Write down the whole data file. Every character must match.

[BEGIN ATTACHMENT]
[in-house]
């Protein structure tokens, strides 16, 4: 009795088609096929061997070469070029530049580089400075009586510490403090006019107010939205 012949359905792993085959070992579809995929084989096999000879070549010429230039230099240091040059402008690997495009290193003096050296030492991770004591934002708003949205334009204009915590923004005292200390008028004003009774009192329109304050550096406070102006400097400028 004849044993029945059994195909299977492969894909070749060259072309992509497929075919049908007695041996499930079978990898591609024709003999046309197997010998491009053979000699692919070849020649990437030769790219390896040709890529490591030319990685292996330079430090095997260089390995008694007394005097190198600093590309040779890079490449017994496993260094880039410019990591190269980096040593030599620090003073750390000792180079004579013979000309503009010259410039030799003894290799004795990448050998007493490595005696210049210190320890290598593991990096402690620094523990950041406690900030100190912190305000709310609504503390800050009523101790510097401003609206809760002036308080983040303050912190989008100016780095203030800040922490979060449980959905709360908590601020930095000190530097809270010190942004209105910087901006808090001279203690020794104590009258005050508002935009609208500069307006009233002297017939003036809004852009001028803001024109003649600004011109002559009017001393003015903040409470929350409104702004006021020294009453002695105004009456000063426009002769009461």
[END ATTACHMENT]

[in-house]
């Protein structure tokens, strides 16, 4: 009795088609096929061997070469070029530049580089400075009586510490403090006019107010939205 012949359905792993085959070992579809995929084989096999000879070549010429230039230099240091040059402008690997495009290193003096050296030492991770004591934002708003949205334009204009915590923004005292200390008028004003009774009192329109304050550096406070102006400097400028 004849044993029945059994195909299977492969894909070749060259072309992509497929075919049908007695041996499930079978990898591609024709003999046309197997010998491009053979000699692919070849020649990437030769790219390896040709890529490591030319990685292996330079430090095997260089390995008694007394005097190198600093590309040779890079490449017994496993260094880039410019990591190269980096040593030599620090003073750390000792180079004579013979000309503009010259410039030799003894290799004795990448050998007493490595005696210049210190320890290598593991990096402690620094523990950041406690900030100190912190305000709310609504503390800050009523101790510097401003609206809760002036308080983040303050912190989008100016780095203030800040922490979060449980959905709360908590601020930095000190530097809270010190942004209105910087901006808090001279203690020794104590009258005050508002935009609208500069307006009233002297017939003036809004852009001028803001024109003649600004011109002559009017001393003015903040409470929350409104702004006021020294009453002695105004009456000063426009002769009461």